Israeli company brings ‘pee-tech’ to the Apple Watch

A Bluetooth connection lets the watch display real-time health data based on passive urinalysis performed by the Olive KG device on the toilet bowl.


Brian Blum , Israel21c

Olive WatchOS, an app that communicates via Bluetooth with Olive Diagnostics’ KG toilet-mounted sensor to display real-time health data based on passive urinalysis, is now available on the Apple Watch.

The app, which is free for individual use, is available by monthly subscription to registered caregivers who have been trained to use the Olive KG and can use the app to track the measurements of multiple users.

Jerusalem-based Olive Diagnostics’ KG sensor uses advanced optics to analyze molecules in urine, including various proteins, ketone and creatinine, as well as red blood cells. KG also measures the volume, pressure, color and frequency of urination (which can indicate dehydration or a urinary tract infection), as well as pH levels.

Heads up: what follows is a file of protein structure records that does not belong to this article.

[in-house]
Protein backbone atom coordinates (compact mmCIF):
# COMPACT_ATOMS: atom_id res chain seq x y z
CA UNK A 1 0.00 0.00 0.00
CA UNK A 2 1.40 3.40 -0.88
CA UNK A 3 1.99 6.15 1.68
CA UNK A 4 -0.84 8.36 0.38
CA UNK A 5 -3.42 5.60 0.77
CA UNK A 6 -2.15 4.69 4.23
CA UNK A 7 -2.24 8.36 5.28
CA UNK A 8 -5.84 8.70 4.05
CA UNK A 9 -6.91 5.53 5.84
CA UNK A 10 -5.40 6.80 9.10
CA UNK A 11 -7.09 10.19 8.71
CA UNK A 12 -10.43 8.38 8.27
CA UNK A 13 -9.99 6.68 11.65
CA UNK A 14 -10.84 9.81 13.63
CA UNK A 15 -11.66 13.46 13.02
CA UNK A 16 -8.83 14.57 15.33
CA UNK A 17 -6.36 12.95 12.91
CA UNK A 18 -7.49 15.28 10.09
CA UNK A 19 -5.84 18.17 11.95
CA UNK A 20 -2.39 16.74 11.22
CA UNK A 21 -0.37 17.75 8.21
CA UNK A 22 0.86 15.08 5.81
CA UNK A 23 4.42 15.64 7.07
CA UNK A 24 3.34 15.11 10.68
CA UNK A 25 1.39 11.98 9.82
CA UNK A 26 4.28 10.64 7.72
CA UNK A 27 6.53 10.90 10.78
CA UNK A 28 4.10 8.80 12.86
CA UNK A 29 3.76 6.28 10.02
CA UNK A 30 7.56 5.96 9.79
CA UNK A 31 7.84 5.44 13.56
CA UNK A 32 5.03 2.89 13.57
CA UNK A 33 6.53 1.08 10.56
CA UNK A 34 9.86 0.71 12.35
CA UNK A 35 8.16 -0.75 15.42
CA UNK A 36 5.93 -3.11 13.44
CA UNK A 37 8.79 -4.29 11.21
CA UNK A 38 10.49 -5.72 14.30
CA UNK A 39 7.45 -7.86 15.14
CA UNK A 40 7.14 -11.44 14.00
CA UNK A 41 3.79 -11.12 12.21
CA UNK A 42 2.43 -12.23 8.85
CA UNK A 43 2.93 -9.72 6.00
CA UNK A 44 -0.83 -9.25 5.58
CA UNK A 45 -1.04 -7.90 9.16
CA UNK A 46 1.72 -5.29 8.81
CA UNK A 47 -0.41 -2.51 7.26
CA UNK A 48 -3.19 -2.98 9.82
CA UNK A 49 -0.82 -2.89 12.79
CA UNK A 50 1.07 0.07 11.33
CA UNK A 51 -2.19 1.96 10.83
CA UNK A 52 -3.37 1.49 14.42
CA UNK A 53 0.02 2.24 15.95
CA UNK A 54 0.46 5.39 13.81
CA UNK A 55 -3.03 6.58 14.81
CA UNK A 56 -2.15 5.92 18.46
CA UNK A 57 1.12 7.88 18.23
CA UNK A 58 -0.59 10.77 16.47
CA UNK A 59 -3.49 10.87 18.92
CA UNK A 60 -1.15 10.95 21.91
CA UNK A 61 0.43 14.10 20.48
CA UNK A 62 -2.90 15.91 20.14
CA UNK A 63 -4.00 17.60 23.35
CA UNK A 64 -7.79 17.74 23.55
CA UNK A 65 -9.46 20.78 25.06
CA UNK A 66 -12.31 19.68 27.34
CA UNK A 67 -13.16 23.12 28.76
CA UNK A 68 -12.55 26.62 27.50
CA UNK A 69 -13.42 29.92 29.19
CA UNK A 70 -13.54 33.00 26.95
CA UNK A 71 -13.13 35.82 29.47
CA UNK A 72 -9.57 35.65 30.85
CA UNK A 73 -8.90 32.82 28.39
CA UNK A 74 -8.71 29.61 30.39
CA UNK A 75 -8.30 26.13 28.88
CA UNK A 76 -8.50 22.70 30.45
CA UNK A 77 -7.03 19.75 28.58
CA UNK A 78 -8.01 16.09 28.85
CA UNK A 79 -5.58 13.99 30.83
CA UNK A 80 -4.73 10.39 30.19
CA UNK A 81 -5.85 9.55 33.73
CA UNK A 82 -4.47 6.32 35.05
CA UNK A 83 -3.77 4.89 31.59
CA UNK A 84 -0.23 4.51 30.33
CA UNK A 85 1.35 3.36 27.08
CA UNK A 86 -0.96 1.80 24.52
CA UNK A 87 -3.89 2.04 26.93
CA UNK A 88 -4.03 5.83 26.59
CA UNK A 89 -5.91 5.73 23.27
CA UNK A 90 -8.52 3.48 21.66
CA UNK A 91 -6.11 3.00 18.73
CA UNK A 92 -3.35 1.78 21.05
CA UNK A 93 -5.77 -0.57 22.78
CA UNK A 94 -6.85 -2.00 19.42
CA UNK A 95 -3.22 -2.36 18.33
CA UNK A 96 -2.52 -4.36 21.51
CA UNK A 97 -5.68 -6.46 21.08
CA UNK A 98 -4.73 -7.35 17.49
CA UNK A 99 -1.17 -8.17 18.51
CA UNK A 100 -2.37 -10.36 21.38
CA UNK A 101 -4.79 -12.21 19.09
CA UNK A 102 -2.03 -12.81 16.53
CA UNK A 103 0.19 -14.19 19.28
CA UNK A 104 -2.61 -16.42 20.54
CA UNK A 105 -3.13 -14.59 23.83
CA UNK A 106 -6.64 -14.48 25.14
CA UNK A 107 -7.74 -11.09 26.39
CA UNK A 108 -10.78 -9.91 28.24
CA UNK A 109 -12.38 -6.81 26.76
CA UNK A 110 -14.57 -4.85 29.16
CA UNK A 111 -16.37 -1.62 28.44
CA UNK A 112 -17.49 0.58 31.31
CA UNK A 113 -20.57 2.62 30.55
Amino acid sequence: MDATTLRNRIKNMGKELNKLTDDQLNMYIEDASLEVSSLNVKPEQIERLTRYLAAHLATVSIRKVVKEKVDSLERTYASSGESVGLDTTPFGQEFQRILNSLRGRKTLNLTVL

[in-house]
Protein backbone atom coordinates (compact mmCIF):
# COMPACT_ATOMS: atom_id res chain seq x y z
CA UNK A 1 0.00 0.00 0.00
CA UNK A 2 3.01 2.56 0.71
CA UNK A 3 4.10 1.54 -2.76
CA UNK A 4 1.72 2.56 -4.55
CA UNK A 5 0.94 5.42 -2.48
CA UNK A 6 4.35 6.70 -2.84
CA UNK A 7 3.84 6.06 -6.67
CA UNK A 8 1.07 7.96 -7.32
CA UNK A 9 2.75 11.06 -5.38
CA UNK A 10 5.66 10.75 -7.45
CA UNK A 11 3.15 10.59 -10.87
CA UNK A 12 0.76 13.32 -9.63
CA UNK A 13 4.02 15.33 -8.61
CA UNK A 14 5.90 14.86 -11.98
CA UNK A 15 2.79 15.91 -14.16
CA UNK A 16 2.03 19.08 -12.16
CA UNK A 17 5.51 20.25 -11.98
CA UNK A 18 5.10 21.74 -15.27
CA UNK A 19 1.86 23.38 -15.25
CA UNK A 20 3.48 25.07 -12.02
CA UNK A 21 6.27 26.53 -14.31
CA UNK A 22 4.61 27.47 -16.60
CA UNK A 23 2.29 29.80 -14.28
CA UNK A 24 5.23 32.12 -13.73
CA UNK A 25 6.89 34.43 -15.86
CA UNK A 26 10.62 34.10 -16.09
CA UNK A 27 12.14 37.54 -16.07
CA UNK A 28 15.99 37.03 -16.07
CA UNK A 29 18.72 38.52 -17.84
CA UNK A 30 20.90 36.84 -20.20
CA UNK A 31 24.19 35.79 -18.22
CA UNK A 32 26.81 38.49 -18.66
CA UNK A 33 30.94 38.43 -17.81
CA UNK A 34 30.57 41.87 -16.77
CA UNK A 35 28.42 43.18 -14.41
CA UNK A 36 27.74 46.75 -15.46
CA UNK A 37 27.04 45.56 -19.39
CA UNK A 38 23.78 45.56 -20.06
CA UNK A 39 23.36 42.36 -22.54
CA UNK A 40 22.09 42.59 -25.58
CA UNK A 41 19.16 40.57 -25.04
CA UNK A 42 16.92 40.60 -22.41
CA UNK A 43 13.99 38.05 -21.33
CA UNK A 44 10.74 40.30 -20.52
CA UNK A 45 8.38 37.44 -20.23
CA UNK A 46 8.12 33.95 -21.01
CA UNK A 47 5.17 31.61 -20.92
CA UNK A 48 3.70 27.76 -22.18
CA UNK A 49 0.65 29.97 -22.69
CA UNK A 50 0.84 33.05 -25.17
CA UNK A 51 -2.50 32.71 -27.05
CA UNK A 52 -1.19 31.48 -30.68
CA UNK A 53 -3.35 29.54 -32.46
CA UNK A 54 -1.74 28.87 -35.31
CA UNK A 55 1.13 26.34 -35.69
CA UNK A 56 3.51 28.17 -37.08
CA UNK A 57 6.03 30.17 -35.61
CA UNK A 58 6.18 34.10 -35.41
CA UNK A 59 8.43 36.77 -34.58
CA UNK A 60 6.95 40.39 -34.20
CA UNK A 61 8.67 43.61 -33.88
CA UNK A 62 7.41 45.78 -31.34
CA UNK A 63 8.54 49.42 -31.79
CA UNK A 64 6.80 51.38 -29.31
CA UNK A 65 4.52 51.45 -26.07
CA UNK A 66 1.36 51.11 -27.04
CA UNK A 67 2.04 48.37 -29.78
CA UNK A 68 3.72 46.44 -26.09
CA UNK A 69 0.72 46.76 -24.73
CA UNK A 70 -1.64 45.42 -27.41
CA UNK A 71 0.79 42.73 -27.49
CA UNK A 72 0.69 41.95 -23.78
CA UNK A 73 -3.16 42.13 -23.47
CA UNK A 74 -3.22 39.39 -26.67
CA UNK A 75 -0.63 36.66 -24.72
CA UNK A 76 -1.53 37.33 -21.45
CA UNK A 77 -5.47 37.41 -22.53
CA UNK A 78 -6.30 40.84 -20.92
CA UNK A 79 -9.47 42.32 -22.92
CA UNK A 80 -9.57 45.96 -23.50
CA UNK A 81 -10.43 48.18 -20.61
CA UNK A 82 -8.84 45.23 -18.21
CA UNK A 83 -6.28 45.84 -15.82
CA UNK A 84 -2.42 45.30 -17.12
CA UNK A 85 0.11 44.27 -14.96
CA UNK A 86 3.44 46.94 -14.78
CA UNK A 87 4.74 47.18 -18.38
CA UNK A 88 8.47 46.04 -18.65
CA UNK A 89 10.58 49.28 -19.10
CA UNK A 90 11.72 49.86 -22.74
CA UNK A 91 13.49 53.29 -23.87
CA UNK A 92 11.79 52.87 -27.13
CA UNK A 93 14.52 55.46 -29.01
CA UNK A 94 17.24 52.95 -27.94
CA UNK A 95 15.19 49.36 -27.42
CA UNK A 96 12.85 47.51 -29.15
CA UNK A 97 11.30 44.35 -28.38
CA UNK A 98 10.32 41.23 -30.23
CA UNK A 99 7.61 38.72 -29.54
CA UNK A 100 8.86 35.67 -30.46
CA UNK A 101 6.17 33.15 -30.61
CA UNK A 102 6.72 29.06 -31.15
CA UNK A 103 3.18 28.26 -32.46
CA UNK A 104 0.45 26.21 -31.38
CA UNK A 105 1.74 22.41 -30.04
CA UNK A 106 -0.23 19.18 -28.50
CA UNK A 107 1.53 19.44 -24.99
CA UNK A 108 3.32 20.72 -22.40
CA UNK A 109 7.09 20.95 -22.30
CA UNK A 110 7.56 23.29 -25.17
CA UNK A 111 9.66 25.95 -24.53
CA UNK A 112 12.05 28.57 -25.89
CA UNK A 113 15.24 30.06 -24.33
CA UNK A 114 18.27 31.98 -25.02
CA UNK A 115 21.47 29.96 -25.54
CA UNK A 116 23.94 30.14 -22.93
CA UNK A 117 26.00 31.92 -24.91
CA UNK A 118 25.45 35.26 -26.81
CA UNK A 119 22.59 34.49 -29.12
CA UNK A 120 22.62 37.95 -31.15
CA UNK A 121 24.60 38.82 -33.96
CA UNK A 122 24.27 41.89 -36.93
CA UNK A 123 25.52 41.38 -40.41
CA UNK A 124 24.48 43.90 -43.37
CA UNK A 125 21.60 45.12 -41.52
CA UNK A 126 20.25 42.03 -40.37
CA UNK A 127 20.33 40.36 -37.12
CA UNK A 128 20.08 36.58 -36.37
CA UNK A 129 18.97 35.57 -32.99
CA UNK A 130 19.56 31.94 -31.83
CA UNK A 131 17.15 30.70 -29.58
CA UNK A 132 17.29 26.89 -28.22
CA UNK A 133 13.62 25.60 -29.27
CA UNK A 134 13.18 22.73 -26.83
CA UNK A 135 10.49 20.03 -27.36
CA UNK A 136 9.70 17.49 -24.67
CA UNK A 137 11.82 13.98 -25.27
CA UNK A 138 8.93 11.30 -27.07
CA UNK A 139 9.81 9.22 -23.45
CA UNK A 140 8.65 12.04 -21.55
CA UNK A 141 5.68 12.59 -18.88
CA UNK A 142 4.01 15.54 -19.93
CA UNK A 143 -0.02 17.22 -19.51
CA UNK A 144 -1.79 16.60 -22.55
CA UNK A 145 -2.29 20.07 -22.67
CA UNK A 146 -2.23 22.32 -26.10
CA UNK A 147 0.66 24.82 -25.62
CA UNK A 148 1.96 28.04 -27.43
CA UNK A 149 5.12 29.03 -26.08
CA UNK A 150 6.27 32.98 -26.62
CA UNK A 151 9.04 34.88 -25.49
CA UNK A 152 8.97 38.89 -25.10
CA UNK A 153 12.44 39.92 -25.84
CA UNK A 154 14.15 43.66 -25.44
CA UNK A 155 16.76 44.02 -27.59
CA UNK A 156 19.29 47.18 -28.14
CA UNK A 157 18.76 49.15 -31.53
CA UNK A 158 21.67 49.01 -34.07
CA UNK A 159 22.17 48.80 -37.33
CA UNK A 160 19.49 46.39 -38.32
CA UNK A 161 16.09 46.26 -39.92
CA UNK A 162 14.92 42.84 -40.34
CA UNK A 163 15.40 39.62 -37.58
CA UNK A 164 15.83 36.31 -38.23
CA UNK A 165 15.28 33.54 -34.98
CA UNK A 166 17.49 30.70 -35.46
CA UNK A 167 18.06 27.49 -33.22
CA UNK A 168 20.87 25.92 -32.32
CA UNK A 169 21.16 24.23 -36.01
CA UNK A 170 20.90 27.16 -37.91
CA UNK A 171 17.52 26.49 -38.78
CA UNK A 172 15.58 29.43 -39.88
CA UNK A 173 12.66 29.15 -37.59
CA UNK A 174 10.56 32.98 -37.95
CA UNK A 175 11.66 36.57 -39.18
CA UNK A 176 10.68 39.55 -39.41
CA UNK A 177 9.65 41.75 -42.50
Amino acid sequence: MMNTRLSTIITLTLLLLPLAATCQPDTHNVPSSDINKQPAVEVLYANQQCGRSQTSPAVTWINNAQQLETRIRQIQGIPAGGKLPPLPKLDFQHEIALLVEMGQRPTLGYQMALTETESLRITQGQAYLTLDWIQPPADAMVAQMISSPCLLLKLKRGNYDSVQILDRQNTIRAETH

KG can translate the biomarkers in urine into warning signs for more than 600 medical conditions relevant to such illnesses as heart failure, kidney stones and renal failure.

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“Olive Diagnostics enables quick and early detection of conditions and diseases that could negatively impact the health of a person and place an unnecessary load on healthcare professionals,” notes Guy Goldman, CEO of Olive Diagnostics.

Bluetooth connectivity with third-party devices was enabled in WatchOS version 8, released in September 2021. As a person wearing an Apple Watch approaches the toilet, the watch pairs with the Olive KG device mounted on the rim of the bowl.

Medical practitioners can then view directly on a dashboard the volume urinated and benchmark this to patients’ previous urinalysis data or a recorded medical average. All data analysis in the cloud is subject to privacy protection to GDPR and HIPPA standards.

Olive Diagnostics was founded in 2019 by Goldman and Corey Katz. The company has raised $4 million from Maccabi Healthcare Services, Cleveland Clinic, the Israel Innovation Authority, eHealth Ventures, Amgen Ventures, Venturing, and private American investors.

Testing at Hadassah Medical Center in Jerusalem found the Olive device was highly accurate, with 98.7% sensitivity and 100% specificity.